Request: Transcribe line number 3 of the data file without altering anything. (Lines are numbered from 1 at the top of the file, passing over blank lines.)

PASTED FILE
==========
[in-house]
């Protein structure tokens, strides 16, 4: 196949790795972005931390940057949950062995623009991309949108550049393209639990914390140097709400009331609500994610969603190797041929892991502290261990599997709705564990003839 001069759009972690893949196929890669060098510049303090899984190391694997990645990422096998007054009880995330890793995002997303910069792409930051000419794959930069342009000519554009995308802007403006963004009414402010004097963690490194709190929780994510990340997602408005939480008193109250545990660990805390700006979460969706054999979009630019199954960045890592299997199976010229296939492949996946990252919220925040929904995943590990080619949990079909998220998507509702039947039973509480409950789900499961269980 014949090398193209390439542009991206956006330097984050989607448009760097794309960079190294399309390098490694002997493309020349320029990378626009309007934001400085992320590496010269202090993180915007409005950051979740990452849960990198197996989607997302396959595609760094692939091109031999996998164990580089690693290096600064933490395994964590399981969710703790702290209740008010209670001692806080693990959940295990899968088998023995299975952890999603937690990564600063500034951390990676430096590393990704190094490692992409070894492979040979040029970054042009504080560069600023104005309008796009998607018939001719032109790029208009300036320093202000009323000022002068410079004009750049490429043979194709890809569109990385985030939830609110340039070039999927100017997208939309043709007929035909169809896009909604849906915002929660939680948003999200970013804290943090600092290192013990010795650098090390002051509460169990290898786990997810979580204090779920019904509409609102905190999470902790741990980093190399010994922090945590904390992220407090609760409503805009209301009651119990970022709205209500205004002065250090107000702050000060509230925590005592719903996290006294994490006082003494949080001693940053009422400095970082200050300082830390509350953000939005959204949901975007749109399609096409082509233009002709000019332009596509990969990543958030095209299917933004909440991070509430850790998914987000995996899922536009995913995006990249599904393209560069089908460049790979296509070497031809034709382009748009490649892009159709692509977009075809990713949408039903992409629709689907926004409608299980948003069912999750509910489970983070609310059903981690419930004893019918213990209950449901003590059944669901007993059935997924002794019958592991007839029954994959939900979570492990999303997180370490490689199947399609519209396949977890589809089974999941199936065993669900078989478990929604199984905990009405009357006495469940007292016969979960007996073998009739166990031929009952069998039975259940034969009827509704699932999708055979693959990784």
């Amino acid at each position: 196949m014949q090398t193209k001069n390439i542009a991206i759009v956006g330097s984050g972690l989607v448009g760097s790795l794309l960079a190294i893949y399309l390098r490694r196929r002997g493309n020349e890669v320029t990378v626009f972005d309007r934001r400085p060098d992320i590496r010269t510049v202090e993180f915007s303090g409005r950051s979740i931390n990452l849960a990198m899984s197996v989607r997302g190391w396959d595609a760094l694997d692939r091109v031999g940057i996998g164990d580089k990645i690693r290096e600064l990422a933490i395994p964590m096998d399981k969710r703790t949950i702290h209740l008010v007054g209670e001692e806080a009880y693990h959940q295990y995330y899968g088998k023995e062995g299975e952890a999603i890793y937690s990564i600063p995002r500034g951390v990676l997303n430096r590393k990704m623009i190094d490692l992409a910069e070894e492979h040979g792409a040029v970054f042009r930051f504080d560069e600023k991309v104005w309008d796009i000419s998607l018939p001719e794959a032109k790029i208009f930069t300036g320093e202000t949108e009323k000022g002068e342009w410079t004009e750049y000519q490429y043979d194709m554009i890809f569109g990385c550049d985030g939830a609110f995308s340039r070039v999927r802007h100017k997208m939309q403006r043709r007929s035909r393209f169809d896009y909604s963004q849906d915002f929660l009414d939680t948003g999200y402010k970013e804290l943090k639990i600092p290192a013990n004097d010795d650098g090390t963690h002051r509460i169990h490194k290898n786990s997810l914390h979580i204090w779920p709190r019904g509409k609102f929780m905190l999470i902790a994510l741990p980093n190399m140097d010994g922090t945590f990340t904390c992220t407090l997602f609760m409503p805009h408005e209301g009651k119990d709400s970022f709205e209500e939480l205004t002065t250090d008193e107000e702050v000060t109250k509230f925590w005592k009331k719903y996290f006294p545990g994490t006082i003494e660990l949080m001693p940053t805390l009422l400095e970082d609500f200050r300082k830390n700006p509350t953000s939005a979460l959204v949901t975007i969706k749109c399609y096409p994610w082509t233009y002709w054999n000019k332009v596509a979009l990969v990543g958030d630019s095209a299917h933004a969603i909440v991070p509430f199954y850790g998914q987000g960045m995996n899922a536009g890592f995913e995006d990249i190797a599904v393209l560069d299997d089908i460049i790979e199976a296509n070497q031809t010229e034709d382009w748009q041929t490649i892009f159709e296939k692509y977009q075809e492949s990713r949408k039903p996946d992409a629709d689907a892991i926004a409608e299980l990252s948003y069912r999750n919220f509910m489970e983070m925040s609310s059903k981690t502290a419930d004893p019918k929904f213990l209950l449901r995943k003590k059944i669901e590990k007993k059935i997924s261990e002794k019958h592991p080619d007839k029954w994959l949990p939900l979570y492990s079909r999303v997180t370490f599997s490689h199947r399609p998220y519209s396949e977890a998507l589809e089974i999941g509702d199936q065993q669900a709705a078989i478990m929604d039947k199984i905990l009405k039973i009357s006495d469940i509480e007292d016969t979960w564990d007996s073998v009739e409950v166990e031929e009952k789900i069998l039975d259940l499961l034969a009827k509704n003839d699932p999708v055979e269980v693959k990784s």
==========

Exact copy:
């Amino acid at each position: 196949m014949q090398t193209k001069n390439i542009a991206i759009v956006g330097s984050g972690l989607v448009g760097s790795l794309l960079a190294i893949y399309l390098r490694r196929r002997g493309n020349e890669v320029t990378v626009f972005d309007r934001r400085p060098d992320i590496r010269t510049v202090e993180f915007s303090g409005r950051s979740i931390n990452l849960a990198m899984s197996v989607r997302g190391w396959d595609a760094l694997d692939r091109v031999g940057i996998g164990d580089k990645i690693r290096e600064l990422a933490i395994p964590m096998d399981k969710r703790t949950i702290h209740l008010v007054g209670e001692e806080a009880y693990h959940q295990y995330y899968g088998k023995e062995g299975e952890a999603i890793y937690s990564i600063p995002r500034g951390v990676l997303n430096r590393k990704m623009i190094d490692l992409a910069e070894e492979h040979g792409a040029v970054f042009r930051f504080d560069e600023k991309v104005w309008d796009i000419s998607l018939p001719e794959a032109k790029i208009f930069t300036g320093e202000t949108e009323k000022g002068e342009w410079t004009e750049y000519q490429y043979d194709m554009i890809f569109g990385c550049d985030g939830a609110f995308s340039r070039v999927r802007h100017k997208m939309q403006r043709r007929s035909r393209f169809d896009y909604s963004q849906d915002f929660l009414d939680t948003g999200y402010k970013e804290l943090k639990i600092p290192a013990n004097d010795d650098g090390t963690h002051r509460i169990h490194k290898n786990s997810l914390h979580i204090w779920p709190r019904g509409k609102f929780m905190l999470i902790a994510l741990p980093n190399m140097d010994g922090t945590f990340t904390c992220t407090l997602f609760m409503p805009h408005e209301g009651k119990d709400s970022f709205e209500e939480l205004t002065t250090d008193e107000e702050v000060t109250k509230f925590w005592k009331k719903y996290f006294p545990g994490t006082i003494e660990l949080m001693p940053t805390l009422l400095e970082d609500f200050r300082k830390n700006p509350t953000s939005a979460l959204v949901t975007i969706k749109c399609y096409p994610w082509t233009y002709w054999n000019k332009v596509a979009l990969v990543g958030d630019s095209a299917h933004a969603i909440v991070p509430f199954y850790g998914q987000g960045m995996n899922a536009g890592f995913e995006d990249i190797a599904v393209l560069d299997d089908i460049i790979e199976a296509n070497q031809t010229e034709d382009w748009q041929t490649i892009f159709e296939k692509y977009q075809e492949s990713r949408k039903p996946d992409a629709d689907a892991i926004a409608e299980l990252s948003y069912r999750n919220f509910m489970e983070m925040s609310s059903k981690t502290a419930d004893p019918k929904f213990l209950l449901r995943k003590k059944i669901e590990k007993k059935i997924s261990e002794k019958h592991p080619d007839k029954w994959l949990p939900l979570y492990s079909r999303v997180t370490f599997s490689h199947r399609p998220y519209s396949e977890a998507l589809e089974i999941g509702d199936q065993q669900a709705a078989i478990m929604d039947k199984i905990l009405k039973i009357s006495d469940i509480e007292d016969t979960w564990d007996s073998v009739e409950v166990e031929e009952k789900i069998l039975d259940l499961l034969a009827k509704n003839d699932p999708v055979e269980v693959k990784s």